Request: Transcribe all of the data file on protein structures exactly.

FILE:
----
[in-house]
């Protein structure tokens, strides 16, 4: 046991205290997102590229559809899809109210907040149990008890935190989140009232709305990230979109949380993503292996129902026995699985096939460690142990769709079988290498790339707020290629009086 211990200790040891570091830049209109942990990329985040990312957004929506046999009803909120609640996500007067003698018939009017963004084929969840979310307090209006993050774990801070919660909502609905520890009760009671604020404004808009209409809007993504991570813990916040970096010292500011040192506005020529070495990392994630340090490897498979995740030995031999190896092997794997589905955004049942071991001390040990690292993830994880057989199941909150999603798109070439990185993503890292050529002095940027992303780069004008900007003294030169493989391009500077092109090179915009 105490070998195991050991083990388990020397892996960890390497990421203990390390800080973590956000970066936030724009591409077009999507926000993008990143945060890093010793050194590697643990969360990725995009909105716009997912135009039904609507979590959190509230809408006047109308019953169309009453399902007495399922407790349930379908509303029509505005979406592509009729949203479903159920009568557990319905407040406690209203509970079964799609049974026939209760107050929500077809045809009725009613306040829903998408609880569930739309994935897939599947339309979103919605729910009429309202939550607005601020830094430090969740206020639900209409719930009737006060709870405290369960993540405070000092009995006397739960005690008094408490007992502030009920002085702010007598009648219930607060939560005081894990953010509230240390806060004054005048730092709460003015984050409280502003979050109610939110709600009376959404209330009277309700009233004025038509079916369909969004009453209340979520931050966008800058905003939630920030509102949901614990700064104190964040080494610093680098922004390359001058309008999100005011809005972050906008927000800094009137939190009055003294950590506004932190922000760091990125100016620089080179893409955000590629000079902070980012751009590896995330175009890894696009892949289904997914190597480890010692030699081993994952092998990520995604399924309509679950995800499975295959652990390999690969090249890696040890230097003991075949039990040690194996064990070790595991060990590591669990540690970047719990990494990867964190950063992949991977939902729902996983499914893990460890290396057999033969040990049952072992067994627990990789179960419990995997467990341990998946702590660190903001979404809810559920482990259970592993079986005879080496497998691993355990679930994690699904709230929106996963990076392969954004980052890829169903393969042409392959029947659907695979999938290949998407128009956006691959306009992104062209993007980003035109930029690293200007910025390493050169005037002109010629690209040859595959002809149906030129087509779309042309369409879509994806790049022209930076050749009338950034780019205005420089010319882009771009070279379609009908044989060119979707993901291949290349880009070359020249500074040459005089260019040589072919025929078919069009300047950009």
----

[in-house]
């Protein structure tokens, strides 16, 4: 046991205290997102590229559809899809109210907040149990008890935190989140009232709305990230979109949380993503292996129902026995699985096939460690142990769709079988290498790339707020290629009086 211990200790040891570091830049209109942990990329985040990312957004929506046999009803909120609640996500007067003698018939009017963004084929969840979310307090209006993050774990801070919660909502609905520890009760009671604020404004808009209409809007993504991570813990916040970096010292500011040192506005020529070495990392994630340090490897498979995740030995031999190896092997794997589905955004049942071991001390040990690292993830994880057989199941909150999603798109070439990185993503890292050529002095940027992303780069004008900007003294030169493989391009500077092109090179915009 105490070998195991050991083990388990020397892996960890390497990421203990390390800080973590956000970066936030724009591409077009999507926000993008990143945060890093010793050194590697643990969360990725995009909105716009997912135009039904609507979590959190509230809408006047109308019953169309009453399902007495399922407790349930379908509303029509505005979406592509009729949203479903159920009568557990319905407040406690209203509970079964799609049974026939209760107050929500077809045809009725009613306040829903998408609880569930739309994935897939599947339309979103919605729910009429309202939550607005601020830094430090969740206020639900209409719930009737006060709870405290369960993540405070000092009995006397739960005690008094408490007992502030009920002085702010007598009648219930607060939560005081894990953010509230240390806060004054005048730092709460003015984050409280502003979050109610939110709600009376959404209330009277309700009233004025038509079916369909969004009453209340979520931050966008800058905003939630920030509102949901614990700064104190964040080494610093680098922004390359001058309008999100005011809005972050906008927000800094009137939190009055003294950590506004932190922000760091990125100016620089080179893409955000590629000079902070980012751009590896995330175009890894696009892949289904997914190597480890010692030699081993994952092998990520995604399924309509679950995800499975295959652990390999690969090249890696040890230097003991075949039990040690194996064990070790595991060990590591669990540690970047719990990494990867964190950063992949991977939902729902996983499914893990460890290396057999033969040990049952072992067994627990990789179960419990995997467990341990998946702590660190903001979404809810559920482990259970592993079986005879080496497998691993355990679930994690699904709230929106996963990076392969954004980052890829169903393969042409392959029947659907695979999938290949998407128009956006691959306009992104062209993007980003035109930029690293200007910025390493050169005037002109010629690209040859595959002809149906030129087509779309042309369409879509994806790049022209930076050749009338950034780019205005420089010319882009771009070279379609009908044989060119979707993901291949290349880009070359020249500074040459005089260019040589072919025929078919069009300047950009």